Neil Tyson And The Value Of Philosophy

Reprinted from Scientia Salon. You can read the original here.It seems like my friend Neil deGrasse...

What Does It Mean For Something To Be Metaphysically Necessary?

I mentioned before, this semester I’m teaching a graduate level seminar on David Hume, and having...

David Hume And The Missing Shade Of Blue

This semester I’m teaching a graduate level course on “Hume Then and Now,” which aims at...

Is Theologian Alving Plantinga For Real? Alas, It Appears So

I keep hearing that Notre Dame philosopher and theologian Alvin Plantinga is a really smart guy...

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Massimo PigliucciRSS Feed of this column.

Massimo Pigliucci is Professor of Philosophy at the City University of New York.

His research focuses on the structure of evolutionary theory, the relationship between science and philosophy

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I am not particularly friendly to the so-called New Atheism.
So the other day Julia Galef and I had the pleasure of interviewing mathematical cosmologist Max Tegmark for the Rationally Speaking podcast. The episode will come out in late January, close to the release of Max’s book, presenting his Mathematical Universe Hypothesis (MUH). We had a lively and interesting conversation, but in the end, I’m not convinced (and I doubt Julia was either).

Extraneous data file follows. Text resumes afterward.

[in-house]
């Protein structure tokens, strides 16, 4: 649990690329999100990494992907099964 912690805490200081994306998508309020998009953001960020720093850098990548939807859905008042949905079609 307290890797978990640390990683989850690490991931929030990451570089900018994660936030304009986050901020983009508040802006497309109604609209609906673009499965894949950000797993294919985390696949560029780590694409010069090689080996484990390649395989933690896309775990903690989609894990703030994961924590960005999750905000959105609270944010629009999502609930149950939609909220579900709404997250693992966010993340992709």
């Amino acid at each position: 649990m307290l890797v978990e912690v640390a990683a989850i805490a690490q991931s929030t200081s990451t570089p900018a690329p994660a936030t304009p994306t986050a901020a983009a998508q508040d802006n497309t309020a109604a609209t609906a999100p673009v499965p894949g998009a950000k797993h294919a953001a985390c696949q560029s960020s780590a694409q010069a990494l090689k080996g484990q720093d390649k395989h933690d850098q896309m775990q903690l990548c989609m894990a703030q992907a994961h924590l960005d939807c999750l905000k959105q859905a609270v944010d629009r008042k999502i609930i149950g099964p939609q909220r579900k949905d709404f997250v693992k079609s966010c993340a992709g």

Is there such a thing as moral expertise?

Good question, right? I’ve been thinking more about it for a few weeks now as a result of an interesting talk by Gopal Sreenivasan (Duke University) entitled “Moral expertise and the proto-authority of affect,” which he gave at CUNY’s Graduate Center.
People who identify with the various versions of the skeptic / atheist / rationalist / freethinking movement(s) hold up the Enlightenment, the famous “Age of Reason,” to be the pinnacle of human civilization, as well as a model for future progress.
As I’ve mentioned on other occasions, my most recent effort in philosophy of science actually concerns what my collaborator Maarten Boudry and I call the philosophy of pseudoscience. During a recent discussion we had with some of the contributors to our book at the recent congress of the European Philosophy of Science Association, Maarten came up with the idea of the pseudoscience black hole. Let me explain.
I’m getting a little tired of writing about the relationship between science and philosophy when it comes to ethics, as I’ve made my views abundantly clear on this blog and elsewhere.

Nonetheless, more than one of my readers has exhorted me to take on Richard Carrier’s arguments to the effect that science can answer moral questions, as these arguments are allegedly much better than those advanced by more prominent skeptics, such as Sam Harris and Michael Shermer.